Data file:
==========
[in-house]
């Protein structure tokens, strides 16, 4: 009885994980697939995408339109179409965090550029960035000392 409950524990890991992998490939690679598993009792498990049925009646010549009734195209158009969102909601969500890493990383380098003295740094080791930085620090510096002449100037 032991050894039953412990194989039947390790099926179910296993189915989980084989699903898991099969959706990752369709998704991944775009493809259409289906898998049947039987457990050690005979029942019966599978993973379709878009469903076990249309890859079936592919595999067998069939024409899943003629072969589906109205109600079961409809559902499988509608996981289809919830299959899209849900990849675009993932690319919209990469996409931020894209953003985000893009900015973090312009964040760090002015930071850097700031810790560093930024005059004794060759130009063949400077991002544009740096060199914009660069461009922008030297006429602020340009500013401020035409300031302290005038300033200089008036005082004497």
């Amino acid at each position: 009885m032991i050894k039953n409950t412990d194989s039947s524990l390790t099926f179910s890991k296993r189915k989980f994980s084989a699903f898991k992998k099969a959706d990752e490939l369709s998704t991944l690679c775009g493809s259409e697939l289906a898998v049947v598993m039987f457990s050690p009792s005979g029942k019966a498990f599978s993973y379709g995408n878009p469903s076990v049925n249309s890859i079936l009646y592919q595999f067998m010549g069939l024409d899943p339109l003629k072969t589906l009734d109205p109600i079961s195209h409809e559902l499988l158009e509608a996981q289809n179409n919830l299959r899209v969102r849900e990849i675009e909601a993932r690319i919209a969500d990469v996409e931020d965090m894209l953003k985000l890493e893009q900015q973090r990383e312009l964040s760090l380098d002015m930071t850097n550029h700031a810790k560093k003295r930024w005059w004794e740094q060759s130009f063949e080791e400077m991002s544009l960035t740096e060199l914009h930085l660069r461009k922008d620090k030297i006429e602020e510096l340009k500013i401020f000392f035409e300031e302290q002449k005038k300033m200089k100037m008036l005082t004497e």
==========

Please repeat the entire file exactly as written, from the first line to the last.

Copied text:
[in-house]
């Protein structure tokens, strides 16, 4: 009885994980697939995408339109179409965090550029960035000392 409950524990890991992998490939690679598993009792498990049925009646010549009734195209158009969102909601969500890493990383380098003295740094080791930085620090510096002449100037 032991050894039953412990194989039947390790099926179910296993189915989980084989699903898991099969959706990752369709998704991944775009493809259409289906898998049947039987457990050690005979029942019966599978993973379709878009469903076990249309890859079936592919595999067998069939024409899943003629072969589906109205109600079961409809559902499988509608996981289809919830299959899209849900990849675009993932690319919209990469996409931020894209953003985000893009900015973090312009964040760090002015930071850097700031810790560093930024005059004794060759130009063949400077991002544009740096060199914009660069461009922008030297006429602020340009500013401020035409300031302290005038300033200089008036005082004497």
């Amino acid at each position: 009885m032991i050894k039953n409950t412990d194989s039947s524990l390790t099926f179910s890991k296993r189915k989980f994980s084989a699903f898991k992998k099969a959706d990752e490939l369709s998704t991944l690679c775009g493809s259409e697939l289906a898998v049947v598993m039987f457990s050690p009792s005979g029942k019966a498990f599978s993973y379709g995408n878009p469903s076990v049925n249309s890859i079936l009646y592919q595999f067998m010549g069939l024409d899943p339109l003629k072969t589906l009734d109205p109600i079961s195209h409809e559902l499988l158009e509608a996981q289809n179409n919830l299959r899209v969102r849900e990849i675009e909601a993932r690319i919209a969500d990469v996409e931020d965090m894209l953003k985000l890493e893009q900015q973090r990383e312009l964040s760090l380098d002015m930071t850097n550029h700031a810790k560093k003295r930024w005059w004794e740094q060759s130009f063949e080791e400077m991002s544009l960035t740096e060199l914009h930085l660069r461009k922008d620090k030297i006429e602020e510096l340009k500013i401020f000392f035409e300031e302290q002449k005038k300033m200089k100037m008036l005082t004497e």